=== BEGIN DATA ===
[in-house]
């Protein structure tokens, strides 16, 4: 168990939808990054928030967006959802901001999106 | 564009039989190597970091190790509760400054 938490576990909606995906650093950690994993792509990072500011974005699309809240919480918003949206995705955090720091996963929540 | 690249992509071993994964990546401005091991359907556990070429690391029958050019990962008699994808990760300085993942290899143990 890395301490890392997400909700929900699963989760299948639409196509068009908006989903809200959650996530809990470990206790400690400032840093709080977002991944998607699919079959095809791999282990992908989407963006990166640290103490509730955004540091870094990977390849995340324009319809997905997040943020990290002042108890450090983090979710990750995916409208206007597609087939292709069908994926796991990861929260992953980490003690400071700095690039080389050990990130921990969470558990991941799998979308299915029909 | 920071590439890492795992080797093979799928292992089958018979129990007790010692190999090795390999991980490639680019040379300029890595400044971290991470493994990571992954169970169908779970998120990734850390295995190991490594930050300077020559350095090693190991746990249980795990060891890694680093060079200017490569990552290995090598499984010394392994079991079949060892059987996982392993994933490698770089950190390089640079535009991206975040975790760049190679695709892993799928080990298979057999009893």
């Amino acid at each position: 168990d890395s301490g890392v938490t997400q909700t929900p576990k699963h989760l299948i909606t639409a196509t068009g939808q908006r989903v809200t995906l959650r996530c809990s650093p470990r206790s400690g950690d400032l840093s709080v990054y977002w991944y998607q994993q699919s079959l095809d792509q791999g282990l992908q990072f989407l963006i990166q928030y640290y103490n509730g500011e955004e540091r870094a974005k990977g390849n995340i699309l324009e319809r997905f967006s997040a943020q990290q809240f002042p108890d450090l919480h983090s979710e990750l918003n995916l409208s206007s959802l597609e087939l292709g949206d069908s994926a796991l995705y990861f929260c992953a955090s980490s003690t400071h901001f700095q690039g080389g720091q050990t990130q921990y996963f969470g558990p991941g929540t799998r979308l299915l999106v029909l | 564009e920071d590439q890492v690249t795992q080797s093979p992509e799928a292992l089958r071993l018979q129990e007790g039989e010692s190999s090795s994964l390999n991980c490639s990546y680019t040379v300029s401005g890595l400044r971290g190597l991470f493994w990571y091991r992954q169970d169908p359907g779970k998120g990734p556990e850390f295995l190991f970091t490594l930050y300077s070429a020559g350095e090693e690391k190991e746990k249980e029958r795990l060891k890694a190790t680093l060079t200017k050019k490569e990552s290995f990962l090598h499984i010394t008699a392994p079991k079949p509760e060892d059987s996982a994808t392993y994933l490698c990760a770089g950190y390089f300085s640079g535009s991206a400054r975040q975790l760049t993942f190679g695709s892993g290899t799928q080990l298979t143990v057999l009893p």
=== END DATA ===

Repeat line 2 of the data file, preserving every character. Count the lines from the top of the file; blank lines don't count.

């Protein structure tokens, strides 16, 4: 168990939808990054928030967006959802901001999106 | 564009039989190597970091190790509760400054 938490576990909606995906650093950690994993792509990072500011974005699309809240919480918003949206995705955090720091996963929540 | 690249992509071993994964990546401005091991359907556990070429690391029958050019990962008699994808990760300085993942290899143990 890395301490890392997400909700929900699963989760299948639409196509068009908006989903809200959650996530809990470990206790400690400032840093709080977002991944998607699919079959095809791999282990992908989407963006990166640290103490509730955004540091870094990977390849995340324009319809997905997040943020990290002042108890450090983090979710990750995916409208206007597609087939292709069908994926796991990861929260992953980490003690400071700095690039080389050990990130921990969470558990991941799998979308299915029909 | 920071590439890492795992080797093979799928292992089958018979129990007790010692190999090795390999991980490639680019040379300029890595400044971290991470493994990571992954169970169908779970998120990734850390295995190991490594930050300077020559350095090693190991746990249980795990060891890694680093060079200017490569990552290995090598499984010394392994079991079949060892059987996982392993994933490698770089950190390089640079535009991206975040975790760049190679695709892993799928080990298979057999009893």